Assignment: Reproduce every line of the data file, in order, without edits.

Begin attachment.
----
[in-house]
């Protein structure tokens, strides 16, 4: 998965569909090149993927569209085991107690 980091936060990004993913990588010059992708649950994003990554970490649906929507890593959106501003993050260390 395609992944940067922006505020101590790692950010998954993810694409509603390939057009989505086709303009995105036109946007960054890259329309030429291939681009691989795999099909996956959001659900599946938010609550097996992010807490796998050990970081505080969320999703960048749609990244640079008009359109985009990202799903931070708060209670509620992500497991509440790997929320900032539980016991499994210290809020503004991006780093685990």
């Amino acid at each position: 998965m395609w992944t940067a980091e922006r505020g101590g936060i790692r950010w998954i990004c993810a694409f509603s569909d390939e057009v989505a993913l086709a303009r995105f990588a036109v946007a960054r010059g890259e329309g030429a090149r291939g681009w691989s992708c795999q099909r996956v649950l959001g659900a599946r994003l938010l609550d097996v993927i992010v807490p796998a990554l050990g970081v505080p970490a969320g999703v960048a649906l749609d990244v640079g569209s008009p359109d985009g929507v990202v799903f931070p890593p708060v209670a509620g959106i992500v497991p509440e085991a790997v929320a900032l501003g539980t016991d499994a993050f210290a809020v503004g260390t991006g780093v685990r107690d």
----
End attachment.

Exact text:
[in-house]
């Protein structure tokens, strides 16, 4: 998965569909090149993927569209085991107690 980091936060990004993913990588010059992708649950994003990554970490649906929507890593959106501003993050260390 395609992944940067922006505020101590790692950010998954993810694409509603390939057009989505086709303009995105036109946007960054890259329309030429291939681009691989795999099909996956959001659900599946938010609550097996992010807490796998050990970081505080969320999703960048749609990244640079008009359109985009990202799903931070708060209670509620992500497991509440790997929320900032539980016991499994210290809020503004991006780093685990």
């Amino acid at each position: 998965m395609w992944t940067a980091e922006r505020g101590g936060i790692r950010w998954i990004c993810a694409f509603s569909d390939e057009v989505a993913l086709a303009r995105f990588a036109v946007a960054r010059g890259e329309g030429a090149r291939g681009w691989s992708c795999q099909r996956v649950l959001g659900a599946r994003l938010l609550d097996v993927i992010v807490p796998a990554l050990g970081v505080p970490a969320g999703v960048a649906l749609d990244v640079g569209s008009p359109d985009g929507v990202v799903f931070p890593p708060v209670a509620g959106i992500v497991p509440e085991a790997v929320a900032l501003g539980t016991d499994a993050f210290a809020v503004g260390t991006g780093v685990r107690d």